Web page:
Preparing for EMIs
Having clarified the nature of EMIs, it is imperative that trainees familiarise themselves well by going through more worked-out examples. Clearly this calls for innovation, given the lack of readily-available revision books. It is encouraging to note that a change in exam format (ISQs to EMIs) does not mean a change in the required level of knowledge.
A useful starting point to familiarise with more EMIs would be United States Medical Licensure Examination (USMLE) & Professional and Linguistic Assessments Board Examination (PLAB) revision books in psychiatry. As would be expected, these questions are very basic with regard to the depth of knowledge assessed, but do provide an idea of the broad range of subject areas covered and the various ways in which questions can be framed.
Until more structured guides become available, it is worthwhile to try writing your own questions, either individually or in groups. There is no better way to learn than to design your own questions, so that in the process of searching for the correct answers there is an incentive to read more widely. For example, if a group of four trainees were to share the responsibility of writing 100 EMI questions in basic sciences, they could each agree to focus on one specific area, e.g. psychopharmacology, neurophysiology, neuropsychology and so on. The breakdown of a broad subject area would depend on the examination curriculum requirements. Having decided on the specific subject area targeted, you can start attempting to write a question.
The basic steps in this process are: firstly, selecting the theme, then generating a list of options, then deciding on the lead statement and finally, writing the item stems. Some might prefer to write the items first and then generate the option list. Keeping in mind the explanation of the four structural components of EMIs given earlier, in conjunction with the worked-out examples, generating EMIs in your preparation for exams should not pose undue difficulties. Candidates preparing to tackle EMIs also need to be aware of how best to manage their time while answering these questions. This tends to be more relevant than when answering MCQs, as there is more text to be read in the same amount of time. The preferred technique is to read the item first and then to pick the correct option, rather than reading the options first.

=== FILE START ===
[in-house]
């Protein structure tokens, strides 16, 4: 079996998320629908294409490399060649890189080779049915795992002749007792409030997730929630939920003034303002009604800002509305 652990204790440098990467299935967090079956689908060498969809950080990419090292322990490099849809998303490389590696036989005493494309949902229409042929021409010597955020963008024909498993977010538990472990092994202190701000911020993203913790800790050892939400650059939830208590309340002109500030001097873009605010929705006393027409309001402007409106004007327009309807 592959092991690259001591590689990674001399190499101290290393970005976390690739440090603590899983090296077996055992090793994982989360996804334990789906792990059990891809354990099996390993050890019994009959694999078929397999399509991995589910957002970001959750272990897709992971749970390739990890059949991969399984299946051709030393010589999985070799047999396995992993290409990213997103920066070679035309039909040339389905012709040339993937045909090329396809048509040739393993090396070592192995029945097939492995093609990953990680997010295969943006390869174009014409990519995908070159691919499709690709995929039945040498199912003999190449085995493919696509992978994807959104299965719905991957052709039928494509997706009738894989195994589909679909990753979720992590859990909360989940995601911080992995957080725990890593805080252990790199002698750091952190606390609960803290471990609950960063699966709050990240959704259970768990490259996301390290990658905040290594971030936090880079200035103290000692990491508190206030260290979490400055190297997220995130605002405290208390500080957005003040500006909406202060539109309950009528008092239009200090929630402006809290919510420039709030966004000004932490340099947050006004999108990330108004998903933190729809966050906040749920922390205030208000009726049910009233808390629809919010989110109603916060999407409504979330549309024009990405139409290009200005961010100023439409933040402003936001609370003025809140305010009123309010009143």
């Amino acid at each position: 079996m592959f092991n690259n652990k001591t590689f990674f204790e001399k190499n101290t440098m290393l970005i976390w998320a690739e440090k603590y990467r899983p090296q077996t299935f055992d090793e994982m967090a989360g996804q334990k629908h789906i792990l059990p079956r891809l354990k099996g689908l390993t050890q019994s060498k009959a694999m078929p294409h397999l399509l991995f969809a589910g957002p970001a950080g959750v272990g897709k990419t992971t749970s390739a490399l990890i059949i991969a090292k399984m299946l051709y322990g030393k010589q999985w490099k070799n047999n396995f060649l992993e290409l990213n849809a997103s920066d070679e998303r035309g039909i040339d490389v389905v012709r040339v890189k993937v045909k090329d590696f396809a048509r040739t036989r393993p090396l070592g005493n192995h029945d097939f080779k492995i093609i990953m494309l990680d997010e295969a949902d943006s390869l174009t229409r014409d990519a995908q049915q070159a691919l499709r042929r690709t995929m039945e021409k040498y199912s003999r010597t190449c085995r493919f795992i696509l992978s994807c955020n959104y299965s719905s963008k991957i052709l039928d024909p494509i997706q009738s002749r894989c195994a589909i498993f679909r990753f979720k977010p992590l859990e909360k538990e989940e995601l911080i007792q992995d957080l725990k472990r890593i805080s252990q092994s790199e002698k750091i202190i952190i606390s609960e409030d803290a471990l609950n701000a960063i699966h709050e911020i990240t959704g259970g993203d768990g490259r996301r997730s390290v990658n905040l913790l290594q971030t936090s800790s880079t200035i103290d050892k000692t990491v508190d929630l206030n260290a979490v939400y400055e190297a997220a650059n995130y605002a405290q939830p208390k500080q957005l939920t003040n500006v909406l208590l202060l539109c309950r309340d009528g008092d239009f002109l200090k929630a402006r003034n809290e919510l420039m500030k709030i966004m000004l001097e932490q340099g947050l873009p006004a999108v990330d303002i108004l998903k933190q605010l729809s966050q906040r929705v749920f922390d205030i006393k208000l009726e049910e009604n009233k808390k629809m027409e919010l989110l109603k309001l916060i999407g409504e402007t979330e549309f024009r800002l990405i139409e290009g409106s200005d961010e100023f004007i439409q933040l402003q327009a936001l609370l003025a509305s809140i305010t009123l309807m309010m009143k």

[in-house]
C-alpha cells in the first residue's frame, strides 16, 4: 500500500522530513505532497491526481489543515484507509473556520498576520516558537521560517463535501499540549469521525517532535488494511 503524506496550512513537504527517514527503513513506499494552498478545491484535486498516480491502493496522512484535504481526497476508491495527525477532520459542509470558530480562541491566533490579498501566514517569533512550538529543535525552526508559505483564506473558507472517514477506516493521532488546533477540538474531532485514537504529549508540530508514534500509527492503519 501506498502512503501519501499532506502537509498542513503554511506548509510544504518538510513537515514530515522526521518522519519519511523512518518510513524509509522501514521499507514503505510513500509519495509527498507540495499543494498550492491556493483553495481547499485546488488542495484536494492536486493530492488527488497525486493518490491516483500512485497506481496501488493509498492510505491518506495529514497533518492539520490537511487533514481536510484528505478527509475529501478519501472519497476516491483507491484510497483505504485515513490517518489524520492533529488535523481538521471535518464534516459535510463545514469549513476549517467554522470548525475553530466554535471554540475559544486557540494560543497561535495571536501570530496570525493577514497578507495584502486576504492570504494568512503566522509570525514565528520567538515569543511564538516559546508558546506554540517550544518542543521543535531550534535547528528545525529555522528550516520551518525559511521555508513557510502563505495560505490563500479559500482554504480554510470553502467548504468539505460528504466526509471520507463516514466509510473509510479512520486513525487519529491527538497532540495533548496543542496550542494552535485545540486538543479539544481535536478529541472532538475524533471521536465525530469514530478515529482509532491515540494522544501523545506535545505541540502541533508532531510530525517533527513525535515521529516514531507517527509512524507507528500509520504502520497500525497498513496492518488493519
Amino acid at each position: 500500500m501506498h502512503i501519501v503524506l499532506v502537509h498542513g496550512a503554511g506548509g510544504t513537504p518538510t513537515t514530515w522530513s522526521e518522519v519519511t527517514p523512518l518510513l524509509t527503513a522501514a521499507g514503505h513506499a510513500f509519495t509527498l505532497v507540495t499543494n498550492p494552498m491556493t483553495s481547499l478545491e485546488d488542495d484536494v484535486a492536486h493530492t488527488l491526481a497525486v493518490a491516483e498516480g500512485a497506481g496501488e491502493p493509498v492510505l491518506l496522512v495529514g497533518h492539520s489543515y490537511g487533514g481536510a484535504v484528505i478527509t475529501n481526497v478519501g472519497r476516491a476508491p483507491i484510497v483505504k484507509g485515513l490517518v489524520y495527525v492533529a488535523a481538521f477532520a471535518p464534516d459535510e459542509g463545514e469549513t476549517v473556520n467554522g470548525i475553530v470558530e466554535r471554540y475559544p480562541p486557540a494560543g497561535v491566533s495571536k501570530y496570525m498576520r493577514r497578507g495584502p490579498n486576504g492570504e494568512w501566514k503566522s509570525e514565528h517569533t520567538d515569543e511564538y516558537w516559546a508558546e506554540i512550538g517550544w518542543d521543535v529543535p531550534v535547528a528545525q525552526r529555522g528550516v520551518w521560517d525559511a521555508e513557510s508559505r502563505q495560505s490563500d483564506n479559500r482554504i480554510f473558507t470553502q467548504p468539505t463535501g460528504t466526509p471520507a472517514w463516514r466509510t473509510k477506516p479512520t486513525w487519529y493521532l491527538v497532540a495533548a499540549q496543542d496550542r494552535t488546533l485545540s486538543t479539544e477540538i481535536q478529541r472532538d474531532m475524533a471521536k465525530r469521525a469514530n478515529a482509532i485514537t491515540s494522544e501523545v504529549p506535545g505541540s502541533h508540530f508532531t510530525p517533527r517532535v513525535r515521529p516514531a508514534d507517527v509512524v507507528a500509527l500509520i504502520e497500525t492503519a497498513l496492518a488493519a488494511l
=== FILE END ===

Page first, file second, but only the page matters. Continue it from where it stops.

The MRCPsych examination format (Parts I & II) is currently in a state of flux, as attempts are underway to modify it to best test the examinees' knowledge, within the specifications of the curriculum. EMIs will be introduced into the MRCPsych examinations by 2003. However, guidelines are not available for candidates preparing for these examinations. Although EMIs are not conceptually different from MCQs, the unfamiliarity of trainees with them can create some difficulties. Hopefully, in the next year or so more practical guides will become available. This brief article on what EMIs are, along with a few examples, will help in solving this conundrum. However, I do need to emphasise that this is only an introductory note on the subject and for aspects that are not entirely clear, reading of the key references listed is recommended.
- © 2003 Royal College of Psychiatrists